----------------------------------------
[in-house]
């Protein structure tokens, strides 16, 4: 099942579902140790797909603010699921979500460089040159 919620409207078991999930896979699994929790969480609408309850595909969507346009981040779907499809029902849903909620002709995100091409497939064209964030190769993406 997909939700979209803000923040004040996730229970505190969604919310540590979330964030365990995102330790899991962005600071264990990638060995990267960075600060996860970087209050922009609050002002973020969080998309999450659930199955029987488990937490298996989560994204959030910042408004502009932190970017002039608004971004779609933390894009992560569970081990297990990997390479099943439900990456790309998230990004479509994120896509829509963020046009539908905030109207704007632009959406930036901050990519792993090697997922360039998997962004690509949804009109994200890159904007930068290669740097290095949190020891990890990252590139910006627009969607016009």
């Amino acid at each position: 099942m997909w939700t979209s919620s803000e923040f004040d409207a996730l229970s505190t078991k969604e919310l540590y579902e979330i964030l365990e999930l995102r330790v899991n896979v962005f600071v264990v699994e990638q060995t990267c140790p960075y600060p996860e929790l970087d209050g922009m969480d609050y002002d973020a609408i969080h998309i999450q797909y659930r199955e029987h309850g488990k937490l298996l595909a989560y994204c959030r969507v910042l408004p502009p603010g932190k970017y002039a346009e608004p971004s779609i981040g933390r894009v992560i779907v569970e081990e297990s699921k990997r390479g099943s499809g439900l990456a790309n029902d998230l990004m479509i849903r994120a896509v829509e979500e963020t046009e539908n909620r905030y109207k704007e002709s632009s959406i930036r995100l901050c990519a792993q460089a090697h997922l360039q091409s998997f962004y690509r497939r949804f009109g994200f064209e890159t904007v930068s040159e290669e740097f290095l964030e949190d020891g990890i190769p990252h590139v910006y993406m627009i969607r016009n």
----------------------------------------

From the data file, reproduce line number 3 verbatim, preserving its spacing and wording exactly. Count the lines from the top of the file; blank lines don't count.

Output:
């Amino acid at each position: 099942m997909w939700t979209s919620s803000e923040f004040d409207a996730l229970s505190t078991k969604e919310l540590y579902e979330i964030l365990e999930l995102r330790v899991n896979v962005f600071v264990v699994e990638q060995t990267c140790p960075y600060p996860e929790l970087d209050g922009m969480d609050y002002d973020a609408i969080h998309i999450q797909y659930r199955e029987h309850g488990k937490l298996l595909a989560y994204c959030r969507v910042l408004p502009p603010g932190k970017y002039a346009e608004p971004s779609i981040g933390r894009v992560i779907v569970e081990e297990s699921k990997r390479g099943s499809g439900l990456a790309n029902d998230l990004m479509i849903r994120a896509v829509e979500e963020t046009e539908n909620r905030y109207k704007e002709s632009s959406i930036r995100l901050c990519a792993q460089a090697h997922l360039q091409s998997f962004y690509r497939r949804f009109g994200f064209e890159t904007v930068s040159e290669e740097f290095l964030e949190d020891g990890i190769p990252h590139v910006y993406m627009i969607r016009n």